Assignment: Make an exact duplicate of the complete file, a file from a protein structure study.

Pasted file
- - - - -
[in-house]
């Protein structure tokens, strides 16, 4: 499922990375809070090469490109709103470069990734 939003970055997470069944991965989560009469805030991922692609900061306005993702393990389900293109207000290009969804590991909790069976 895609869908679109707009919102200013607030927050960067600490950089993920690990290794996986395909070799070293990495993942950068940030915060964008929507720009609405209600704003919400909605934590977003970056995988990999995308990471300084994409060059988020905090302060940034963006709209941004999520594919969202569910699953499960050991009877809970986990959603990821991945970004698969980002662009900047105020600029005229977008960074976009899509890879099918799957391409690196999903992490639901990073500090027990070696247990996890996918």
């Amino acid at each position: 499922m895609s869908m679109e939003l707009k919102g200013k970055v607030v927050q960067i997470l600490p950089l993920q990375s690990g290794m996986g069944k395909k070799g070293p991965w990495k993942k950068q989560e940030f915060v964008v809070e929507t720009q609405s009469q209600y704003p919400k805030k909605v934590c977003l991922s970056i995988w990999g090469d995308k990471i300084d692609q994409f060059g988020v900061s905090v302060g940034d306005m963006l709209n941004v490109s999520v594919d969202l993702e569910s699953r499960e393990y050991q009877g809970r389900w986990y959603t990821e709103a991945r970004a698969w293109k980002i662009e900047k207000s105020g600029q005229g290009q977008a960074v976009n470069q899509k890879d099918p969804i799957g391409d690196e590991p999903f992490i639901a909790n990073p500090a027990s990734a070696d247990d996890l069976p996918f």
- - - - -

[in-house]
């Protein structure tokens, strides 16, 4: 499922990375809070090469490109709103470069990734 939003970055997470069944991965989560009469805030991922692609900061306005993702393990389900293109207000290009969804590991909790069976 895609869908679109707009919102200013607030927050960067600490950089993920690990290794996986395909070799070293990495993942950068940030915060964008929507720009609405209600704003919400909605934590977003970056995988990999995308990471300084994409060059988020905090302060940034963006709209941004999520594919969202569910699953499960050991009877809970986990959603990821991945970004698969980002662009900047105020600029005229977008960074976009899509890879099918799957391409690196999903992490639901990073500090027990070696247990996890996918």
């Amino acid at each position: 499922m895609s869908m679109e939003l707009k919102g200013k970055v607030v927050q960067i997470l600490p950089l993920q990375s690990g290794m996986g069944k395909k070799g070293p991965w990495k993942k950068q989560e940030f915060v964008v809070e929507t720009q609405s009469q209600y704003p919400k805030k909605v934590c977003l991922s970056i995988w990999g090469d995308k990471i300084d692609q994409f060059g988020v900061s905090v302060g940034d306005m963006l709209n941004v490109s999520v594919d969202l993702e569910s699953r499960e393990y050991q009877g809970r389900w986990y959603t990821e709103a991945r970004a698969w293109k980002i662009e900047k207000s105020g600029q005229g290009q977008a960074v976009n470069q899509k890879d099918p969804i799957g391409d690196e590991p999903f992490i639901a909790n990073p500090a027990s990734a070696d247990d996890l069976p996918f």